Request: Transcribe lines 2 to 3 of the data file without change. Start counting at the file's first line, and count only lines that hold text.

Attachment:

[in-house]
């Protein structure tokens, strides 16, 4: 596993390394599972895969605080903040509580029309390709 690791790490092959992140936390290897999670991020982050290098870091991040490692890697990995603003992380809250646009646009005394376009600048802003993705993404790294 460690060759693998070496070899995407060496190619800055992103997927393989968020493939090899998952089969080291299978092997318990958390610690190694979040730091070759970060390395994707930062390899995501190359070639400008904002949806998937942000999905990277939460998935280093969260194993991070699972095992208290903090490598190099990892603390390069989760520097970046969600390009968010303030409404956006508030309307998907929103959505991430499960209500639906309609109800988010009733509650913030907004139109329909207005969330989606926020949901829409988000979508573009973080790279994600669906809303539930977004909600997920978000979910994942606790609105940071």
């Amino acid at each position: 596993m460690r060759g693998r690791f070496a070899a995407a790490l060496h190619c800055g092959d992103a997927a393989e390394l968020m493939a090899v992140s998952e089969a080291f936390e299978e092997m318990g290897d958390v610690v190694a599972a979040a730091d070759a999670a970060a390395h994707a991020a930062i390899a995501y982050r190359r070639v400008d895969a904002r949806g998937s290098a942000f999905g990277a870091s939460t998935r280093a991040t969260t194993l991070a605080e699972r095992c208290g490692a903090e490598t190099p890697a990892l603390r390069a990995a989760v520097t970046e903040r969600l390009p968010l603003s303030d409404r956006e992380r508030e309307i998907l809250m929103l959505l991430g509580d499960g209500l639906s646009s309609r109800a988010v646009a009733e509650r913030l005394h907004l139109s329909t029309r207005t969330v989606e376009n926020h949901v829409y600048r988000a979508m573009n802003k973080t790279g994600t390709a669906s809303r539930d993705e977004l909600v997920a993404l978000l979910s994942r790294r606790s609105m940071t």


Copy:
């Protein structure tokens, strides 16, 4: 596993390394599972895969605080903040509580029309390709 690791790490092959992140936390290897999670991020982050290098870091991040490692890697990995603003992380809250646009646009005394376009600048802003993705993404790294 460690060759693998070496070899995407060496190619800055992103997927393989968020493939090899998952089969080291299978092997318990958390610690190694979040730091070759970060390395994707930062390899995501190359070639400008904002949806998937942000999905990277939460998935280093969260194993991070699972095992208290903090490598190099990892603390390069989760520097970046969600390009968010303030409404956006508030309307998907929103959505991430499960209500639906309609109800988010009733509650913030907004139109329909207005969330989606926020949901829409988000979508573009973080790279994600669906809303539930977004909600997920978000979910994942606790609105940071």
């Amino acid at each position: 596993m460690r060759g693998r690791f070496a070899a995407a790490l060496h190619c800055g092959d992103a997927a393989e390394l968020m493939a090899v992140s998952e089969a080291f936390e299978e092997m318990g290897d958390v610690v190694a599972a979040a730091d070759a999670a970060a390395h994707a991020a930062i390899a995501y982050r190359r070639v400008d895969a904002r949806g998937s290098a942000f999905g990277a870091s939460t998935r280093a991040t969260t194993l991070a605080e699972r095992c208290g490692a903090e490598t190099p890697a990892l603390r390069a990995a989760v520097t970046e903040r969600l390009p968010l603003s303030d409404r956006e992380r508030e309307i998907l809250m929103l959505l991430g509580d499960g209500l639906s646009s309609r109800a988010v646009a009733e509650r913030l005394h907004l139109s329909t029309r207005t969330v989606e376009n926020h949901v829409y600048r988000a979508m573009n802003k973080t790279g994600t390709a669906s809303r539930d993705e977004l909600v997920a993404l978000l979910s994942r790294r606790s609105m940071t």